Kombai Raises $4.5M to Revolutionize UI Coding with AI

Kombai Raises $4.5M to Revolutionize UI Coding with AI

Kombai, a startup focused on enabling seamless conversion of UI designs to code for front-end developers, has recently emerged from stealth. The company has announced a successful $4.5 million seed funding round, led by prominent investors Stellaris Venture Partners and Foundation Capital. Embracing the power of AI, Kombai is poised to revolutionize the UI design to code process and empower developers worldwide.

With the rapid advancement of hardware, the evolution of software has highlighted an urgent requirement for exceptional user interfaces. Emerging startups and industry-leading tech firms alike are to create distinctive user interfaces. However, front-end developers often face the challenge of swiftly coding these intricate designs. To address this issue, Kombai will be releasing their AI model for public research this Wednesday.

Kombai, a startup based in Palo Alto and operating from Pune, India, was established in April 2022 by former executives of Mindtickle, Dipanjan Dey (serving as CEO) and Abhijit Bhole (CTO). With a focus on UI design interpretation and code generation, Kombai employs a combination of deep learning and heuristics models. The team devoted over 16 months to groundwork before launching their venture. Discover how Kombai’s innovative approach can revolutionize UI design and development.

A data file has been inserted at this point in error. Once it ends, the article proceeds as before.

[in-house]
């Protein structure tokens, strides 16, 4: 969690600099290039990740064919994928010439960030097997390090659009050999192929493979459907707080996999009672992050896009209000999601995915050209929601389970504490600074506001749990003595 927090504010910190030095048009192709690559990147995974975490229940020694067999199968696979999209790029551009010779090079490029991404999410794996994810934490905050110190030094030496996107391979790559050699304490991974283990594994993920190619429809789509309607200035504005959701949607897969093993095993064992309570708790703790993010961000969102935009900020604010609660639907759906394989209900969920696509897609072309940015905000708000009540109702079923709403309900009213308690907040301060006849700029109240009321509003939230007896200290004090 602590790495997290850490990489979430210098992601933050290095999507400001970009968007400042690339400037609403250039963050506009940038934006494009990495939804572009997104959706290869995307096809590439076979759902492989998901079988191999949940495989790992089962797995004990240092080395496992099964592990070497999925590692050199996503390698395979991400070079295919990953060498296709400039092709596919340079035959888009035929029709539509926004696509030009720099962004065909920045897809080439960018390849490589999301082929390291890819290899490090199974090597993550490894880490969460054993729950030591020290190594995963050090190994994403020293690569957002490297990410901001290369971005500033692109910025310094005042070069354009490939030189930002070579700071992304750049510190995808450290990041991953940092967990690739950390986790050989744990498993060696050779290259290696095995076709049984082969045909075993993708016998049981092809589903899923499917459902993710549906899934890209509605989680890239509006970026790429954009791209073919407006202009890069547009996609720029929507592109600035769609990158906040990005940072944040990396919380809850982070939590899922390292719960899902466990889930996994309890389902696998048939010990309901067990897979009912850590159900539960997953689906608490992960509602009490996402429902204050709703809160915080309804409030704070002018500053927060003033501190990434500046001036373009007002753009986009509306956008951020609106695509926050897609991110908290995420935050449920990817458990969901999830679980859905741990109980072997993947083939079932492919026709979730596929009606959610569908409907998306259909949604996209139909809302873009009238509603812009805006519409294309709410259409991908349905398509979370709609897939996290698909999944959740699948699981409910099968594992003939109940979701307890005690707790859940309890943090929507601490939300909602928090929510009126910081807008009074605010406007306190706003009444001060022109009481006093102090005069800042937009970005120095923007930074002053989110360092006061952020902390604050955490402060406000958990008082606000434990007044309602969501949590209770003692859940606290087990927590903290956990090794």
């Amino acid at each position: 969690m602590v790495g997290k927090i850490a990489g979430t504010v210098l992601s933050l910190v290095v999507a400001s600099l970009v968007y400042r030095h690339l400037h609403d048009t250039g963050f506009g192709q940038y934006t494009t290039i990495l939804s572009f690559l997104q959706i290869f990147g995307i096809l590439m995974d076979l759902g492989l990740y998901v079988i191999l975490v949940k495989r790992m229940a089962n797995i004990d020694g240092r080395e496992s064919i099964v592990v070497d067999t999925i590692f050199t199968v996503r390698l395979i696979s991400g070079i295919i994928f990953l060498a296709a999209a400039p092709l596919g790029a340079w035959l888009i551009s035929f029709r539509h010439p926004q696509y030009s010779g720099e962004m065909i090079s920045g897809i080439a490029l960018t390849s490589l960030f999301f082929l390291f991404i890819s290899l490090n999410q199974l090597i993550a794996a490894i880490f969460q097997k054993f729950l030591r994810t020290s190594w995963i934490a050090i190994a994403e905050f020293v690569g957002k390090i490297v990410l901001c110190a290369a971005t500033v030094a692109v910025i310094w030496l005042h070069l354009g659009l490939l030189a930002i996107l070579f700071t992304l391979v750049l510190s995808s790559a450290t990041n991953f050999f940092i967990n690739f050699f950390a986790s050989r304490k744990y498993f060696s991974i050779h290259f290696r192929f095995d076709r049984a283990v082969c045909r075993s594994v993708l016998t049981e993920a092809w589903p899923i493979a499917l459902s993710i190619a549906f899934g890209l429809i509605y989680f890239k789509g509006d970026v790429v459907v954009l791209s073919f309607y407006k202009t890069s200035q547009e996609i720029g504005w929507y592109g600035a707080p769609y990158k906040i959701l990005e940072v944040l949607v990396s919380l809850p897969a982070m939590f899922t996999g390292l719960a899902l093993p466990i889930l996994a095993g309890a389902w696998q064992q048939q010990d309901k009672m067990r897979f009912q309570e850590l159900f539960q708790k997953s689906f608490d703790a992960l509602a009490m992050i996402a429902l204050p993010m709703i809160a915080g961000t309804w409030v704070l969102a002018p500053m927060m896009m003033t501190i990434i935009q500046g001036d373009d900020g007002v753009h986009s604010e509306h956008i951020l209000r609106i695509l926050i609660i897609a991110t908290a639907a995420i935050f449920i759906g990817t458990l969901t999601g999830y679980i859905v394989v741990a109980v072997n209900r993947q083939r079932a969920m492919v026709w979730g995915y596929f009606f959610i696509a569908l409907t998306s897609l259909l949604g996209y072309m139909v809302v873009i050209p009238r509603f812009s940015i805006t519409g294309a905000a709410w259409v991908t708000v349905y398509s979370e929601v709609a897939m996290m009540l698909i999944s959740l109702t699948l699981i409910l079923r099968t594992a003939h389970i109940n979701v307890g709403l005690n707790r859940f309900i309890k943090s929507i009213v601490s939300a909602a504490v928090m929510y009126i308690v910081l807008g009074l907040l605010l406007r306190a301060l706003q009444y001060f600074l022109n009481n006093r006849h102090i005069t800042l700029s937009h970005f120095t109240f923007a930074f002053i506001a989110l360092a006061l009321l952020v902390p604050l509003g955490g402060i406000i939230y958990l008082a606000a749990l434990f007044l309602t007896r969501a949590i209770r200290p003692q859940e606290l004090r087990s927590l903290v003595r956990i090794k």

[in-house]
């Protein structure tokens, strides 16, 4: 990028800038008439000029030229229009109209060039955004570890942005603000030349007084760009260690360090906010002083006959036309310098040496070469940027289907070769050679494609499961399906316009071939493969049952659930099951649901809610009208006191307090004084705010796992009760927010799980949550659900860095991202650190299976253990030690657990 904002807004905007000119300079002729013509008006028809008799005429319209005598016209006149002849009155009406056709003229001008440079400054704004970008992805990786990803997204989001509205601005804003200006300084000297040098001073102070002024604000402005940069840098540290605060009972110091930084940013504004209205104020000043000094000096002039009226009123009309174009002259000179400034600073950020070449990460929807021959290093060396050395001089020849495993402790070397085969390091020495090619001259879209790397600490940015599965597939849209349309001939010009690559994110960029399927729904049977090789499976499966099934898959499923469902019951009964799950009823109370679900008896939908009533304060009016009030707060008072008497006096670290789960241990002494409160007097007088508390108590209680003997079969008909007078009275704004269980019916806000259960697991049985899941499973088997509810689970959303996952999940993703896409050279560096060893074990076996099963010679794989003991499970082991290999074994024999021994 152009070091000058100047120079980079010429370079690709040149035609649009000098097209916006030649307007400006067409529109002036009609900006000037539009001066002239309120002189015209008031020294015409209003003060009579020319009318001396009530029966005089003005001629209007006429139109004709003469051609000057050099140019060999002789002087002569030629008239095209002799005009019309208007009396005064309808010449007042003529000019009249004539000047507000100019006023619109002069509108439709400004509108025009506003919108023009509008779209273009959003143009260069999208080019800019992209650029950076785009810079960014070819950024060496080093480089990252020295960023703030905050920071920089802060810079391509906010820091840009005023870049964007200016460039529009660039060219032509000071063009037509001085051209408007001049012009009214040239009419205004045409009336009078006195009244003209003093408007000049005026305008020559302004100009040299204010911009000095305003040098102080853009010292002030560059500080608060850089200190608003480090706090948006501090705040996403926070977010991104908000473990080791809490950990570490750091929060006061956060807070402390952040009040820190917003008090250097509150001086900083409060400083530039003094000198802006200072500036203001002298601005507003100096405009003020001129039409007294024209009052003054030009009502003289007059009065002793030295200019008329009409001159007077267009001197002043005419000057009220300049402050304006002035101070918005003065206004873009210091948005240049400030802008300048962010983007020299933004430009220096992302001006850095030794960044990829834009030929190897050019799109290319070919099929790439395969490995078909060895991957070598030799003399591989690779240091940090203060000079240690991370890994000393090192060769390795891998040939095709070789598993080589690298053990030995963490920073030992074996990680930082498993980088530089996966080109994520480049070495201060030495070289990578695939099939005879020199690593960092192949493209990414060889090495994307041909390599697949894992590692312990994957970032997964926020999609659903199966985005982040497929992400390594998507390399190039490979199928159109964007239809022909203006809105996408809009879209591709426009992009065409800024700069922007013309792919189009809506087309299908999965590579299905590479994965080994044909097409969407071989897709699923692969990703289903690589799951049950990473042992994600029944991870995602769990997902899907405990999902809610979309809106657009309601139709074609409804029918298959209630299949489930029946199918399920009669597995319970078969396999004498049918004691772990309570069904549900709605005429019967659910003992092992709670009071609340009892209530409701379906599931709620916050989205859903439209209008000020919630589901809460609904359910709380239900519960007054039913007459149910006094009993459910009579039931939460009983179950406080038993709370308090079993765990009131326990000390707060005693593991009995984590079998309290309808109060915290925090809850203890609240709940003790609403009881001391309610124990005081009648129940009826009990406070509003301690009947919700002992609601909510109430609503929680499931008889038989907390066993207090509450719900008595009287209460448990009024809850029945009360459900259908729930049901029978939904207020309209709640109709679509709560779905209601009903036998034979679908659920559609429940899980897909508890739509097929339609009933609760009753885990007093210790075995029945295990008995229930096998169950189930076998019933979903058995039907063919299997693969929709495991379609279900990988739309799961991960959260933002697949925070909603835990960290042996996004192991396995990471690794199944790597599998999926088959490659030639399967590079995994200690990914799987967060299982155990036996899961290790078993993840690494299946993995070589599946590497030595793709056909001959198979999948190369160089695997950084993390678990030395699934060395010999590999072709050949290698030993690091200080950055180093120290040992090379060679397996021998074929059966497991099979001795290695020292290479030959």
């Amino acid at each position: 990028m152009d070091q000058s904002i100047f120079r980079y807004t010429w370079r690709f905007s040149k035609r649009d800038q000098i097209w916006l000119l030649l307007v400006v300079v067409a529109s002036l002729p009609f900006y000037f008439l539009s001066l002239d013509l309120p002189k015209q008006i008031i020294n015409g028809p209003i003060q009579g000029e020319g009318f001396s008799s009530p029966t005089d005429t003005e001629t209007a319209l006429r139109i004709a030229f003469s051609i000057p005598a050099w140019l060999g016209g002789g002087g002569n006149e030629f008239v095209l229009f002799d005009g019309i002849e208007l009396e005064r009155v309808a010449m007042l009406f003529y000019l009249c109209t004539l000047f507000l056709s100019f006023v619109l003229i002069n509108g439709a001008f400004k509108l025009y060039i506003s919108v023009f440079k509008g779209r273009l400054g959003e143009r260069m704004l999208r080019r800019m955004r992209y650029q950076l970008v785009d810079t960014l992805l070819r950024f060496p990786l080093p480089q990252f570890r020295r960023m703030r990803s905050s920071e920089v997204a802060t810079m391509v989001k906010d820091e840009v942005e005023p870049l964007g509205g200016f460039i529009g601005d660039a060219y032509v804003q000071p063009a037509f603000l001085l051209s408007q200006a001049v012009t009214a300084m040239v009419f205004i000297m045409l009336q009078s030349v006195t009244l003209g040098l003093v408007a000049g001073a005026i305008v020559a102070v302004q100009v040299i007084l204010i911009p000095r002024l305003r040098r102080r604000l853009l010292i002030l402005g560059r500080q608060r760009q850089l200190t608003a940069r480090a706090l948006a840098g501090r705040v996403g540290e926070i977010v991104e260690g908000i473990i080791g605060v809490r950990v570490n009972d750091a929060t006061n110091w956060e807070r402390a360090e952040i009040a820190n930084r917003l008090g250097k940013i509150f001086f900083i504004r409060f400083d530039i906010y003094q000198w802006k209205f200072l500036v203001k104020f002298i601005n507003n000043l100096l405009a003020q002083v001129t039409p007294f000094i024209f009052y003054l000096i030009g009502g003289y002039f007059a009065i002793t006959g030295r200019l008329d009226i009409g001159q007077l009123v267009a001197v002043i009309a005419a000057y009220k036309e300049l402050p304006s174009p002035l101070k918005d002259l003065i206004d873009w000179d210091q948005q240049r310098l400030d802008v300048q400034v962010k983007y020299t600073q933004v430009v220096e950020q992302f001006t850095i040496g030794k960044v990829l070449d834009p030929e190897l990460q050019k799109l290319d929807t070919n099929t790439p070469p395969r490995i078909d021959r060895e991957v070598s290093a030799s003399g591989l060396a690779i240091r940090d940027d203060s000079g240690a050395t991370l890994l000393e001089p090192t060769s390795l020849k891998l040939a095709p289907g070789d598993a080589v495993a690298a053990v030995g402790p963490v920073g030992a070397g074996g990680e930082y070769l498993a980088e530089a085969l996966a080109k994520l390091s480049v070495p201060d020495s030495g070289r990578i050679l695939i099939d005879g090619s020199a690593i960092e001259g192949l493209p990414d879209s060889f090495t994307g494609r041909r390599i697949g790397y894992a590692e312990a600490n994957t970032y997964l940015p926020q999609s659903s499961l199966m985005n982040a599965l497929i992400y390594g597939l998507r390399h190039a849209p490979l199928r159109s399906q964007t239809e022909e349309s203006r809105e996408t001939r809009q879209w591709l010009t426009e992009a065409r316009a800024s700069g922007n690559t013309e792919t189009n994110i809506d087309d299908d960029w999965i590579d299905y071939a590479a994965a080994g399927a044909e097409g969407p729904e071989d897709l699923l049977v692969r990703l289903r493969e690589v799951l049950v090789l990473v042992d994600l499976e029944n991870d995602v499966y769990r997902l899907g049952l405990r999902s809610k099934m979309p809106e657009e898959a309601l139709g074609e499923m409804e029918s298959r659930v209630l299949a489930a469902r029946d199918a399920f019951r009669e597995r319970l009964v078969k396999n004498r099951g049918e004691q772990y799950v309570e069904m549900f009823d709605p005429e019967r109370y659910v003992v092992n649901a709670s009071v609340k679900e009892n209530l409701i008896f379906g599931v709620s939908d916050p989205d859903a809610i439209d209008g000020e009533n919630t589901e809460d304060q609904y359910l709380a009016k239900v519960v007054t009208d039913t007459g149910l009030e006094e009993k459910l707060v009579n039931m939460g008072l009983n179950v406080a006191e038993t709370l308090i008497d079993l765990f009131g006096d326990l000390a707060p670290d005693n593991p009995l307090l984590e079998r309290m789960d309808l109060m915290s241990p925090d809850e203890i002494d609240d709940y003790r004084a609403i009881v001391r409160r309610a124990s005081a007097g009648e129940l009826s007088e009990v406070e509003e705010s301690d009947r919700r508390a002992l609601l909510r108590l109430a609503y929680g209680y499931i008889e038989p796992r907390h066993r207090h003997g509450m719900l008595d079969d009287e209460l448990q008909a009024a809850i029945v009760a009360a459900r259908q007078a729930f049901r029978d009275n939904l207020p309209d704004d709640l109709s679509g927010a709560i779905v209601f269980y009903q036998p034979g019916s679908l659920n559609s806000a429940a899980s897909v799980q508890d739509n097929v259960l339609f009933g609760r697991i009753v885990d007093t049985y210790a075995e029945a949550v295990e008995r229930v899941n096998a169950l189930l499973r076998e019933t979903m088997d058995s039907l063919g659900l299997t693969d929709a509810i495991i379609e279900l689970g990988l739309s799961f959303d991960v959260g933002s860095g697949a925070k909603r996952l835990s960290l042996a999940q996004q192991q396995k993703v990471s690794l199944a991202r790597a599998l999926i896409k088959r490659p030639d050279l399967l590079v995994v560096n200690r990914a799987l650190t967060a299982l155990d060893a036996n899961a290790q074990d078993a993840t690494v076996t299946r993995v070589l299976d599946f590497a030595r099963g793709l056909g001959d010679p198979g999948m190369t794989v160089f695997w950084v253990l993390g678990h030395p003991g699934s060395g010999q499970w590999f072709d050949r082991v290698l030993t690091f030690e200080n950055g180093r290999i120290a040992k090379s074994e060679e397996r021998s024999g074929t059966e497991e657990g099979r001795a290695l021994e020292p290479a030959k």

“The model tries to develop an intuitive understanding of the design… and then it starts generating the code,” Dey said in an interview.

Kombai, named after the Indian dog breed in honor of the dog-loving co-founders, employs a systematic approach to generate UI code. During this process, Kombai effectively organizes logical elements, resulting in a cohesive div structure while minimizing hardcoded widths and margins in the CSS.

The code generated is then divided into distinct components, each thoughtfully named to enhance comprehension and encourage potential reuse. By identifying patterns, Kombai identifies loops and conditions, replacing static text with variables. Lastly, it utilizes publicly available multi-modal large language models (LLMs) to enhance specific segments of its automatically generated code, ultimately culminating in a polished and refined end product.

According to Dey, the AI model is responsible for the majority of the final output’s character count, with the LLMs accounting for less than 5%. Despite the complex steps involved in generating code using AI, Kombai’s model ensures speedy results that save valuable time for front-end developers. The generated code can be easily downloaded or directly copied into developers’ respective IDEs. Furthermore, developers have the flexibility to modify the code based on their requirements and seamlessly incorporate it into their existing codebases.